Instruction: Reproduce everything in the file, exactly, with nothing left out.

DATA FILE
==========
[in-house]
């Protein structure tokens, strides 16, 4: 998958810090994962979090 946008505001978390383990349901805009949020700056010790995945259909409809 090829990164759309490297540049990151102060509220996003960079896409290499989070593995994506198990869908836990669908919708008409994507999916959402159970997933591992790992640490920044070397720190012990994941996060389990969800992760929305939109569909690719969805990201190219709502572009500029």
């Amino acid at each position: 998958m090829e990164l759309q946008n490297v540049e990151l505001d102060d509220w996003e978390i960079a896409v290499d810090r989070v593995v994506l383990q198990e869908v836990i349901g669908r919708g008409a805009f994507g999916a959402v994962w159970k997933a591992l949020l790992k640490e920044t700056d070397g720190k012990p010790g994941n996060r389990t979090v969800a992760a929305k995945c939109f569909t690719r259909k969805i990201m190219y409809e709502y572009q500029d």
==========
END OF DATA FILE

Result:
[in-house]
């Protein structure tokens, strides 16, 4: 998958810090994962979090 946008505001978390383990349901805009949020700056010790995945259909409809 090829990164759309490297540049990151102060509220996003960079896409290499989070593995994506198990869908836990669908919708008409994507999916959402159970997933591992790992640490920044070397720190012990994941996060389990969800992760929305939109569909690719969805990201190219709502572009500029």
């Amino acid at each position: 998958m090829e990164l759309q946008n490297v540049e990151l505001d102060d509220w996003e978390i960079a896409v290499d810090r989070v593995v994506l383990q198990e869908v836990i349901g669908r919708g008409a805009f994507g999916a959402v994962w159970k997933a591992l949020l790992k640490e920044t700056d070397g720190k012990p010790g994941n996060r389990t979090v969800a992760a929305k995945c939109f569909t690719r259909k969805i990201m190219y409809e709502y572009q500029d």